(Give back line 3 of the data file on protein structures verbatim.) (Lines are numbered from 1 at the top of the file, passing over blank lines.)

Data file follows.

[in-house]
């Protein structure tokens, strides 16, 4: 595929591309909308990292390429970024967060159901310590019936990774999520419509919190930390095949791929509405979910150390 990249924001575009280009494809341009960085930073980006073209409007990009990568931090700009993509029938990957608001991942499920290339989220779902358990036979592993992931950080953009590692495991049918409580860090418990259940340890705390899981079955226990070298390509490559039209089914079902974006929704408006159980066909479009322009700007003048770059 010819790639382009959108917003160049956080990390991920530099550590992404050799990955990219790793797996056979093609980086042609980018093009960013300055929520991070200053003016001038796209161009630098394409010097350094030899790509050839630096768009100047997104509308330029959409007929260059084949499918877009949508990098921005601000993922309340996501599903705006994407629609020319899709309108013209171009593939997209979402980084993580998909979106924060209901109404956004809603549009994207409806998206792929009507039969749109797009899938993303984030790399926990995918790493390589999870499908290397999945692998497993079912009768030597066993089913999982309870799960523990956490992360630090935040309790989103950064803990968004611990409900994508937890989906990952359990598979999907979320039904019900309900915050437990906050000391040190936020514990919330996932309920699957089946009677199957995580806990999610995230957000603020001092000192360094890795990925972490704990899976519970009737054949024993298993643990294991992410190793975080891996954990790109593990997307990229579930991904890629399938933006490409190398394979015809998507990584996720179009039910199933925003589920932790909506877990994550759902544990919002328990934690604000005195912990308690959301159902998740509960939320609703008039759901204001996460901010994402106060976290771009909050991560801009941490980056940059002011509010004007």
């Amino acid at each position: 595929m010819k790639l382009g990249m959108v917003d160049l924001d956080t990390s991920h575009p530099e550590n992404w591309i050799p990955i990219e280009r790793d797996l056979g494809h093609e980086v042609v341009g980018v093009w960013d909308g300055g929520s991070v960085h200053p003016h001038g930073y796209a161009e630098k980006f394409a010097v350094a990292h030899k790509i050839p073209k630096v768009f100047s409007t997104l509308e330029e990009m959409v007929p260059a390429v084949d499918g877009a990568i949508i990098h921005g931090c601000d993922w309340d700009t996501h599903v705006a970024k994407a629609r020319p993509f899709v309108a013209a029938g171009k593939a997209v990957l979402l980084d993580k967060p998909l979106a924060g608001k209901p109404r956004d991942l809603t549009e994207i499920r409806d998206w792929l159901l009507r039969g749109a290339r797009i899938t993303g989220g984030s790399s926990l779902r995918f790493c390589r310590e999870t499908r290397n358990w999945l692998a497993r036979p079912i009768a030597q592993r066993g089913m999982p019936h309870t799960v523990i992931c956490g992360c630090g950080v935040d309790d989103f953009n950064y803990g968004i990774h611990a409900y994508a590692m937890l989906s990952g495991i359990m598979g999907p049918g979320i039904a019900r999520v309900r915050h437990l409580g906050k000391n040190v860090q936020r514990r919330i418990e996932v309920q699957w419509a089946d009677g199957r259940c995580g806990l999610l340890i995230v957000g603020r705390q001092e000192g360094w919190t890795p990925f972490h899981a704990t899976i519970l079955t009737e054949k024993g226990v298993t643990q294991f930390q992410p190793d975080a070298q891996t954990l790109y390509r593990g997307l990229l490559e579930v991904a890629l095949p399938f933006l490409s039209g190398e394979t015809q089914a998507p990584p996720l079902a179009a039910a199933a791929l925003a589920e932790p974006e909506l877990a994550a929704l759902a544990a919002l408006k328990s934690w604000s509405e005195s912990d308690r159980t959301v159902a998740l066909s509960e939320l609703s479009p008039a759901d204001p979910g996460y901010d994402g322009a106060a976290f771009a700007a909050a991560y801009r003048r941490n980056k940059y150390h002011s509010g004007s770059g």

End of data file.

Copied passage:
């Amino acid at each position: 595929m010819k790639l382009g990249m959108v917003d160049l924001d956080t990390s991920h575009p530099e550590n992404w591309i050799p990955i990219e280009r790793d797996l056979g494809h093609e980086v042609v341009g980018v093009w960013d909308g300055g929520s991070v960085h200053p003016h001038g930073y796209a161009e630098k980006f394409a010097v350094a990292h030899k790509i050839p073209k630096v768009f100047s409007t997104l509308e330029e990009m959409v007929p260059a390429v084949d499918g877009a990568i949508i990098h921005g931090c601000d993922w309340d700009t996501h599903v705006a970024k994407a629609r020319p993509f899709v309108a013209a029938g171009k593939a997209v990957l979402l980084d993580k967060p998909l979106a924060g608001k209901p109404r956004d991942l809603t549009e994207i499920r409806d998206w792929l159901l009507r039969g749109a290339r797009i899938t993303g989220g984030s790399s926990l779902r995918f790493c390589r310590e999870t499908r290397n358990w999945l692998a497993r036979p079912i009768a030597q592993r066993g089913m999982p019936h309870t799960v523990i992931c956490g992360c630090g950080v935040d309790d989103f953009n950064y803990g968004i990774h611990a409900y994508a590692m937890l989906s990952g495991i359990m598979g999907p049918g979320i039904a019900r999520v309900r915050h437990l409580g906050k000391n040190v860090q936020r514990r919330i418990e996932v309920q699957w419509a089946d009677g199957r259940c995580g806990l999610l340890i995230v957000g603020r705390q001092e000192g360094w919190t890795p990925f972490h899981a704990t899976i519970l079955t009737e054949k024993g226990v298993t643990q294991f930390q992410p190793d975080a070298q891996t954990l790109y390509r593990g997307l990229l490559e579930v991904a890629l095949p399938f933006l490409s039209g190398e394979t015809q089914a998507p990584p996720l079902a179009a039910a199933a791929l925003a589920e932790p974006e909506l877990a994550a929704l759902a544990a919002l408006k328990s934690w604000s509405e005195s912990d308690r159980t959301v159902a998740l066909s509960e939320l609703s479009p008039a759901d204001p979910g996460y901010d994402g322009a106060a976290f771009a700007a909050a991560y801009r003048r941490n980056k940059y150390h002011s509010g004007s770059g």